Background: The Academic Foundation Programme (AFP) is often the initial step along the Integrated Academic Training pathway in the UK. It is relatively new and research as to its effectiveness is limited. Our objective was to evaluate the AFP in terms of its impact on academic career aspirations and to explore trainees' expectations and experience of the programme and investigate the enablers and barriers to success.
Method: Seven supervisors of Academic Foundation trainees were interviewed over a 5-month period in 2014. AFP trainees' views were sought by way of an online questionnaire that covered six areas: demographics, expectations, academic time, experience, research and achievements.
Results: Thirty-four trainees completed online questionnaires. The majority of trainees (94%) did not proceed directly along the Integrated Academic Training pathway to complete Academic Clinical Fellowships, but those who applied to do so were often successful (nine applicants, six successful). Free-text comments revealed an expectation of a more course-like structure to the programme, this is in contrast to the authentic experience of clinical academia, along with its associated challenges, that some of the supervisors reported. The importance of planning and preparation for success was a recurring theme from the supervisor interviews.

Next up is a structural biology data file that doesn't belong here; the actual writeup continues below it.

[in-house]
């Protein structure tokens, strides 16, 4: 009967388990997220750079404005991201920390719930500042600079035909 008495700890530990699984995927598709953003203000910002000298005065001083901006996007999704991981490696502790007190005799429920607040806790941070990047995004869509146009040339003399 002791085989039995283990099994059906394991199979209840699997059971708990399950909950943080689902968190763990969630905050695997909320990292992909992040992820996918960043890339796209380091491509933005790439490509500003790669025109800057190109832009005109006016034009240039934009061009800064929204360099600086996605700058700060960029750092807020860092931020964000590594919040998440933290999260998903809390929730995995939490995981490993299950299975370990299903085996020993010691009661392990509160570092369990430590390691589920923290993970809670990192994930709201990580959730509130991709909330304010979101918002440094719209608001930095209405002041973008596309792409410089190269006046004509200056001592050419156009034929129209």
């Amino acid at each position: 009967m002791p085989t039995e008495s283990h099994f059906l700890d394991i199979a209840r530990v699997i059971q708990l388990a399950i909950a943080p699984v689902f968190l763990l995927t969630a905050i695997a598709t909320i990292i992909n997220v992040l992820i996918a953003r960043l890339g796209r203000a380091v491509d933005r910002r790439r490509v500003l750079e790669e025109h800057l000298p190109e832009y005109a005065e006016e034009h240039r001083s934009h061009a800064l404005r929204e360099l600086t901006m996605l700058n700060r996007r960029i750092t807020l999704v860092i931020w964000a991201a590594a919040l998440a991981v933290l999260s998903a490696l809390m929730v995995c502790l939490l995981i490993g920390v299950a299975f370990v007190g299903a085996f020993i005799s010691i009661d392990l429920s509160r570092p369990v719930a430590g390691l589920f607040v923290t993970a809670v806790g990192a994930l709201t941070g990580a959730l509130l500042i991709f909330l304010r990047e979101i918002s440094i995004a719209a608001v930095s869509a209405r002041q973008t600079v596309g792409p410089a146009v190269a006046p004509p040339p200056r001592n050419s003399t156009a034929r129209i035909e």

Conclusions: The programme is achieving some success in encouraging academic careers. There are several areas that can be improved. Improving the availability of information and guidance for supervisors and facilitating Academic Foundation Doctors to network are both feasible changes that could lead to improvement.
|Number of pages||9|
|Journal||Journal of the Royal College of Physicians of Edinburgh|
|Publication status||Published - Mar 2019|
- Academic careers
- Medical careers